for the battle of  Trafalgar, always called it 'the New House'; that Was the
name they had for it in the nursery  and in  the fields when unlettered  men
had long  memories.  You can see  where the old house stood near the village
church;  they  call  the field  'Castle Hill,'  Horlick's  field  where  the
ground's  uneven and half  of it is waste,  nettle and brier  in hollows too
deep for ploughing. They  dug to the foundations  to carry the stone for the
new house; the house that was  a century old when Aunt Julia was born. Those
were our roots in the waste hollows of Castle Hill, in the brier and nettle;
among the tombs in the old church and the chantrey where no clerk sings.
     "Aunt Julia  knew the tombs,  cross-legged knight  and doubleted  earl,
marquis  like a Roman  senator,  limestone, alabaster, and  Italian  marble;
tapped the escutcheons with her ebony cane,  made the casque ring  over  old
Sir Roger.  We were knights then, barons since Agincourt; the larger honours
came with  the  Georges. They came the last  and  they'll go the first;  the
barony descends in the female line;  when Brideshead  is buried--he  married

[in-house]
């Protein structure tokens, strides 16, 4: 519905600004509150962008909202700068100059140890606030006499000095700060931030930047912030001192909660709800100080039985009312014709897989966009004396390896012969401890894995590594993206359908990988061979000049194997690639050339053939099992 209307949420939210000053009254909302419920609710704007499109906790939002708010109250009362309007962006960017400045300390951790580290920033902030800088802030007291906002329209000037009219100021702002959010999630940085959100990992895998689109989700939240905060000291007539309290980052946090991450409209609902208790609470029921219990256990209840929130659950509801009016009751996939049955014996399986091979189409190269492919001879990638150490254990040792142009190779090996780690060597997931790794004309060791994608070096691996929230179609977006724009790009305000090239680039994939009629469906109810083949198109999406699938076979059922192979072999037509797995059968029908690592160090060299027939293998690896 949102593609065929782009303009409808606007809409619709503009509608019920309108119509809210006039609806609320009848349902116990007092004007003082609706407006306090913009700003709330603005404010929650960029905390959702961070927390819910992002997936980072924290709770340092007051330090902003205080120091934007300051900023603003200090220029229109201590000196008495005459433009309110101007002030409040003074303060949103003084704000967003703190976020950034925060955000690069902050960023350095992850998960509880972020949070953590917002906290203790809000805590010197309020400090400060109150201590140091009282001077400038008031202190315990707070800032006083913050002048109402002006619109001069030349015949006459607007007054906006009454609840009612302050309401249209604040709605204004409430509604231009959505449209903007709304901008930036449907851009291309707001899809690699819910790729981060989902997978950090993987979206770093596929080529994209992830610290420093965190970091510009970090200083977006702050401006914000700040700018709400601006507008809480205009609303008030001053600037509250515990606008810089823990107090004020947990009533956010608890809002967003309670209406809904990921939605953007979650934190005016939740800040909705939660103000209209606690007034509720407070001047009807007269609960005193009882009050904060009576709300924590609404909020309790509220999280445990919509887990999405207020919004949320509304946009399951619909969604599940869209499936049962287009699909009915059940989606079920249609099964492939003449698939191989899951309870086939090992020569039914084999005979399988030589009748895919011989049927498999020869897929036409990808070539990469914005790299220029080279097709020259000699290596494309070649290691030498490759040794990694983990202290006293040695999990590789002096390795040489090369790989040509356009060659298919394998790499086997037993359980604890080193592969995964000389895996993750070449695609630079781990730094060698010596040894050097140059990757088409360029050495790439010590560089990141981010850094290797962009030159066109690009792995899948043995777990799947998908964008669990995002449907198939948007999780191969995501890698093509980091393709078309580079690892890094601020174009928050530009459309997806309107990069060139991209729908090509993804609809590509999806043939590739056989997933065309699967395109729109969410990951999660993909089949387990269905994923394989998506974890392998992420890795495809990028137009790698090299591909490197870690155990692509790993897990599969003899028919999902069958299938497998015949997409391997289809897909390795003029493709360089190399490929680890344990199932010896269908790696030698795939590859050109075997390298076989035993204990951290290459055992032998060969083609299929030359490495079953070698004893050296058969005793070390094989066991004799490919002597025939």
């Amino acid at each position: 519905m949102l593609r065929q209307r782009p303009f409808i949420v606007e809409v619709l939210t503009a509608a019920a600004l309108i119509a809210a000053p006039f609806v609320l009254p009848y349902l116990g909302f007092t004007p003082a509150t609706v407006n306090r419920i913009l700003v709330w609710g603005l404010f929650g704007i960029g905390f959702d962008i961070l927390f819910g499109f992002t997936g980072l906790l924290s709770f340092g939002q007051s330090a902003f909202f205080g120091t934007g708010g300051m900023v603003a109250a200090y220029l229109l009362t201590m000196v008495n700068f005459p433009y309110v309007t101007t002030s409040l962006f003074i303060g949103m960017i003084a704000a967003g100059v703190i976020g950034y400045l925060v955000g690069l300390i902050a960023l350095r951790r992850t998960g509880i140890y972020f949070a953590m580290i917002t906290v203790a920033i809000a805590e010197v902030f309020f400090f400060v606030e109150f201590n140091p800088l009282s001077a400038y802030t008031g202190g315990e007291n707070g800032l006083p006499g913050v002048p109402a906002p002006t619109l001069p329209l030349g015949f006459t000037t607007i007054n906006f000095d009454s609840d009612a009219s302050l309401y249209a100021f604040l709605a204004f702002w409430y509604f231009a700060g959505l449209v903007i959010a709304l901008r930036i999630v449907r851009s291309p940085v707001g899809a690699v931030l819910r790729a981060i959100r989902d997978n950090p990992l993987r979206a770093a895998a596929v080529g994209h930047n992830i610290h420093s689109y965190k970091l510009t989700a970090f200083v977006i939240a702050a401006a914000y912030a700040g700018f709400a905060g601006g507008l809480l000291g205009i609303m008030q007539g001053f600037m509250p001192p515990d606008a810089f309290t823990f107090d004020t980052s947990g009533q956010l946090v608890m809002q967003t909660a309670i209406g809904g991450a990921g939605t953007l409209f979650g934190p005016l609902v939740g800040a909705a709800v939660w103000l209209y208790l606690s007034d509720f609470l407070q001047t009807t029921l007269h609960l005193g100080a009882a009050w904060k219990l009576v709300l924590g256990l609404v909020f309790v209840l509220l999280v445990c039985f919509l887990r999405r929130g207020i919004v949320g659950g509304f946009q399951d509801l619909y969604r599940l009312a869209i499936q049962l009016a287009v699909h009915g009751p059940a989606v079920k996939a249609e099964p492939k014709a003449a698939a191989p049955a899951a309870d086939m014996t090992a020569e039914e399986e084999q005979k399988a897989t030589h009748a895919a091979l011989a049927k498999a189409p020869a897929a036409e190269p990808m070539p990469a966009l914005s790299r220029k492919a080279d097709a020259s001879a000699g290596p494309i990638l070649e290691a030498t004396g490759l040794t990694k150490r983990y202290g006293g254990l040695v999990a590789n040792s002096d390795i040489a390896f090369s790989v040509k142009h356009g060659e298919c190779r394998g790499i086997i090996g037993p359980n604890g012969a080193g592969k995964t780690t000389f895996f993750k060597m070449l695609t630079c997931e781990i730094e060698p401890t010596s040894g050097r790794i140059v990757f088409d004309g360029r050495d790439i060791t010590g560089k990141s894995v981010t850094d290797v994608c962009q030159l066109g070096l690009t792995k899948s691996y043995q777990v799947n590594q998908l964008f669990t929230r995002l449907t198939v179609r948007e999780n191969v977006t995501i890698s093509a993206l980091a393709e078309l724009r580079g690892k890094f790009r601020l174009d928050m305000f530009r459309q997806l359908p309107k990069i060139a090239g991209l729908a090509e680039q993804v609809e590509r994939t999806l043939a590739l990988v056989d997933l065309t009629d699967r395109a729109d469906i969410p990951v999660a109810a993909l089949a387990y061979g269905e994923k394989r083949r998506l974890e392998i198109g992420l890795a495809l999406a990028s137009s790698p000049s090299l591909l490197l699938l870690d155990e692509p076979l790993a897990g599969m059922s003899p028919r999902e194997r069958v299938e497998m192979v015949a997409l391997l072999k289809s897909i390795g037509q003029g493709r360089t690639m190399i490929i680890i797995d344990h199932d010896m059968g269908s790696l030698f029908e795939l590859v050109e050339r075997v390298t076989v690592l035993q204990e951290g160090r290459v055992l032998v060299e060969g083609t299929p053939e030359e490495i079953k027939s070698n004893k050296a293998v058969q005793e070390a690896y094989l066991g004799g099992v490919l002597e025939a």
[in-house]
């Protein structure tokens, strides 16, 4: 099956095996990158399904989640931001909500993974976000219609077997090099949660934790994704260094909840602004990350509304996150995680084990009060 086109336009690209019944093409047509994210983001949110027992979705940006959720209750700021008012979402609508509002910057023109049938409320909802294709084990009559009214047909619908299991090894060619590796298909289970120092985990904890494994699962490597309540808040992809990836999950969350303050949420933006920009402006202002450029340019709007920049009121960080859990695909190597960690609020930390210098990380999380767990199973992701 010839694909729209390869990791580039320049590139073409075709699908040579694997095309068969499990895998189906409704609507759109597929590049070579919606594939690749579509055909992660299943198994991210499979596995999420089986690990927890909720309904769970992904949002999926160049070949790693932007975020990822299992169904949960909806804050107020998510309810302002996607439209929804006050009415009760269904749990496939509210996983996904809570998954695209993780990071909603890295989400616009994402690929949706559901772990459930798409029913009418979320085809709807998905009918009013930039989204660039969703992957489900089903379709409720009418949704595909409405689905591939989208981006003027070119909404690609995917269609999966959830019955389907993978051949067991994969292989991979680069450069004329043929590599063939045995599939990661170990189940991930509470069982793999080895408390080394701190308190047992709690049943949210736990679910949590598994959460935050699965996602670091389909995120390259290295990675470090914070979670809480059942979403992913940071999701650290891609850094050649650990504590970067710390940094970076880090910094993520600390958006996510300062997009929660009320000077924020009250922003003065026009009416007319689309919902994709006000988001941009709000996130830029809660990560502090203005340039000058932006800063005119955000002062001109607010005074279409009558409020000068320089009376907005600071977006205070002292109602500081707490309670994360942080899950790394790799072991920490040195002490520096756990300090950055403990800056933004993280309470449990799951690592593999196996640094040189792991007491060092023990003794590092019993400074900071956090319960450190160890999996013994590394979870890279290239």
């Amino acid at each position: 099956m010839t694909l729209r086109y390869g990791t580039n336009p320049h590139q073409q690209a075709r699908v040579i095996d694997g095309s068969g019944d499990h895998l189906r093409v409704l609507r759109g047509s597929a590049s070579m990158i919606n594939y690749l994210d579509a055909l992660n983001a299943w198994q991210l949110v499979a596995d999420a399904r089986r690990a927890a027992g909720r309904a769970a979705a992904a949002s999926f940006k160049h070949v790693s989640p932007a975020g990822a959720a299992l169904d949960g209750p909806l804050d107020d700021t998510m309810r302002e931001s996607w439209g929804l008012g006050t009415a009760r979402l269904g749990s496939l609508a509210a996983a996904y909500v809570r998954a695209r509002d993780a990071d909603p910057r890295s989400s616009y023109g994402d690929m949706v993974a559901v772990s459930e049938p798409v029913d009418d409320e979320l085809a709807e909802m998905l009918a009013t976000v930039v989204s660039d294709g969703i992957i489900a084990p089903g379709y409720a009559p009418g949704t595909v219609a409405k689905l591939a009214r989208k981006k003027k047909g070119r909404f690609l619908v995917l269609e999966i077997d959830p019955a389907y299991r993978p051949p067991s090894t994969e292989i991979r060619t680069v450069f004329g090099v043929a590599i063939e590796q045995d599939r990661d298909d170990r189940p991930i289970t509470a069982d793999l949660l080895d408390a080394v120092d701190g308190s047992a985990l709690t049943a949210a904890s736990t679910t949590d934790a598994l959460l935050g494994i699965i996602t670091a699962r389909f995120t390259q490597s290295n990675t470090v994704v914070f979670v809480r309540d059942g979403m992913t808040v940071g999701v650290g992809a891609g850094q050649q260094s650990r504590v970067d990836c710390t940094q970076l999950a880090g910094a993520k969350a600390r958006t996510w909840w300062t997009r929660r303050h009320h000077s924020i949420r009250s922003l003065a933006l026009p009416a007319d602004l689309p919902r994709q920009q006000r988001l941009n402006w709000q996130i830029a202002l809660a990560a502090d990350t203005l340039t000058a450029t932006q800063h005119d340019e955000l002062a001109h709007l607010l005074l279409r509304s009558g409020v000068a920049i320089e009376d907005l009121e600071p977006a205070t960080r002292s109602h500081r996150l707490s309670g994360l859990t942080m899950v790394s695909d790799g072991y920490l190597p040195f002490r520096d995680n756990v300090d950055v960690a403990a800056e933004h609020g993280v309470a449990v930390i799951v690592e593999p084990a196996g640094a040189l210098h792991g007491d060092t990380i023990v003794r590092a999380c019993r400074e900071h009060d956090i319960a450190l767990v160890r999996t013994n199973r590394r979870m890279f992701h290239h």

late -- Julia's  son will be called by the name his fathers bore before  the
fat days; the days of wool shearing  and the  wide  corn  lands, the days of
growth  and  building,  when  the  marshes were drained  and the  waste land
brought under the plough,  when one built the house, his son added the dome,
his son spread the wings and dammed the river. Aunt Julia watched them build
the fountain; it was old before it came here, weathered two hundred years by
the  suns of Naples,  brought by man-o'-war in the days of  Nelson. Soon the
fountain will be dry  till the  rain fills  it,  setting  the fallen  leaves
afloat in the basin  and over the  lakes  the reeds  will spread  and close.
Better to-day.

     "Better to-day. I have lived carefully, sheltered myself from the  cold
winds, eaten moderately of  what was in season,  drunk fine claret, slept in
my  own  sheets; I shall live long. I  was fifty when they dismounted us and
sent us into the line; old men stay at the base, the orders said, but Walter
Venables, my commanding officer, my nearest neighbour, said:  'You're as fit
as  the  youngest of them,  Alex.' So I  was;  so I am now, if  I could only
breathe.

     "No  air; no wind stirring under the velvet canopy;  no one has  opened
the door for a thousand years in Aladdin's treasury, deep  underground where